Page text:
Concerns expressed about Port Angeles Shoreline Master Program

from Kaj Ahlburg,
Port Angeles, WA

March 15, 2011

Port Angeles, WA - From attending a number of public meetings regarding the County and City Shoreline Master Program (SMP) updates, it seems quite clear to me that, while there may be isolated problems with enforcing existing rules, no major problems exist with regard to the current SMP requiring sweeping new rules. Please do not attempt to fix what is not broken.

Having reviewed several of the Department of Ecology (DoE) publications on Shoreline Master Plans and the City Master Shoreline Program draft, I am most concerned with regard to the following issues.

First, there is a new concept called “no net loss of ecological function”. We need a rigorous definition of this concept that would allow an objective determination whether a proposed action by a landowner complies with this requirement or not. It is of paramount importance that implementation of this new requirement does not lead to “net loss of economic function” for the City and its citizens. It also is important to ensure that DoE can not use a vaguely defined term as a hammer to get landowners to do in each case whatever unelected government officials subjectively deem “best for the environment”, without clear standards known in advance. Uncertainty can be fatal to economic development. There is enough uncertainty relating to archeological resources overhanging any development on the City waterfront. We do not need to further add to it.

Second, all DoE publications on the subject are suffused with a strong hostility toward hard shoreline armoring. The nature of our shoreline is such that without hard armoring we would lose use of the Olympic Discovery trail in the first winter, and certain homes on top of bluffs would go not very long afterwards. Loss of the ability to properly maintain such armoring inside the harbor area could also prove very detrimental to the economic activities of the Port of Port Angeles. We must preserve the ability to maintain, and where necessary upgrade, hard armoring to protect existing public and private improvements and property rights.

Third, I see that the current City Master Shoreline Program draft still has a blank on p.19 for the section that will govern the site of the former Rayonier property. Given the importance of this site, once cleaned up, for the economy, jobs and tax base of the City, it is of great importance that the SMP not establish today’s undeveloped, “wild” condition of the property, but rather the pre-1997 condition of the property, as a baseline against which “no net loss of ecological function” will be measured. Otherwise, even if the site should get cleaned up in the future, there is a risk that the SMP could make it harder or impossible for economic activity to occur on it, be it light industrial activity, the Jamestown S’Klallam Salish Village concept, or any other productive use. Given the crucial nature of the Rayonier site and this provision of the SMP there has to be adequate time for the public to review and comment on this section after it is made publicly available. The public comment period should be extended, at least with respect to this section.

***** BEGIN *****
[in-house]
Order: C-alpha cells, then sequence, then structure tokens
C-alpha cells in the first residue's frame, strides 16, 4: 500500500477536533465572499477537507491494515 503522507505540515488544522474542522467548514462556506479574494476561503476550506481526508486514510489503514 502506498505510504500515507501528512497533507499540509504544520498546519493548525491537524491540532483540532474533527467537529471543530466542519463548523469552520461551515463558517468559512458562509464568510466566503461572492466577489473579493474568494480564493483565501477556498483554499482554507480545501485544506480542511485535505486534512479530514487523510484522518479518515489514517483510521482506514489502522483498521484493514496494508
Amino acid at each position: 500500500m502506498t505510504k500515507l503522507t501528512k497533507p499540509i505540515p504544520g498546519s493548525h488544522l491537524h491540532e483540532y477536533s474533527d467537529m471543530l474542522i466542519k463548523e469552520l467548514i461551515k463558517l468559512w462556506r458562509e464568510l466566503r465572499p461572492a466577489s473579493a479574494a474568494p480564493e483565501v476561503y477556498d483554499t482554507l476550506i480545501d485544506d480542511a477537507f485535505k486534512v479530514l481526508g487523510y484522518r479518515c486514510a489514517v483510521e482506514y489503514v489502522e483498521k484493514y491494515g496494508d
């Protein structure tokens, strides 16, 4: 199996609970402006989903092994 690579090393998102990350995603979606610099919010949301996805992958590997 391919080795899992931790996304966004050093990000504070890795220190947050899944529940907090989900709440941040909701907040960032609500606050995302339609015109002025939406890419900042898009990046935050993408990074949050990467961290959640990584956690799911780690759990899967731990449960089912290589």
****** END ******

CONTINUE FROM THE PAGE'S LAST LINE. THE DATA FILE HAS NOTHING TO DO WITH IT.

Fourth, you also need to make sure that any requirements imposed by Section 3.B.2 with regard to archeological resources do not impose further obstacles, beyond those existing by virtue of existing laws and regulations, on waterfront development. We saw in connection with the Graving Yard and Harbor-Works the burdens and obstacles existing laws and regulations relating to archeological resources impose on economic activity and development on the Port Angeles waterfront, arguably the City’s most significant natural resource. We must ensure that we do not add to these burdens.

I ask that you carefully balance ecological concerns with economic considerations. I also respectfully request that, as the SMP process moves forward, you continue to provide ample and timely opportunity for the public’s views to be expressed and heard at a time when such views can influence the outcome, and ensure that the public be given frequent real time information as to the input DoE is providing into the process.

Thank you for your consideration.

Kaj Ahlburg

Port Angeles


The draft program of the Port Angeles Shoreline Master Program (SMP) can be found at . The DoE website is at . The City currently states that it will accept comments only until April 1, 2011.)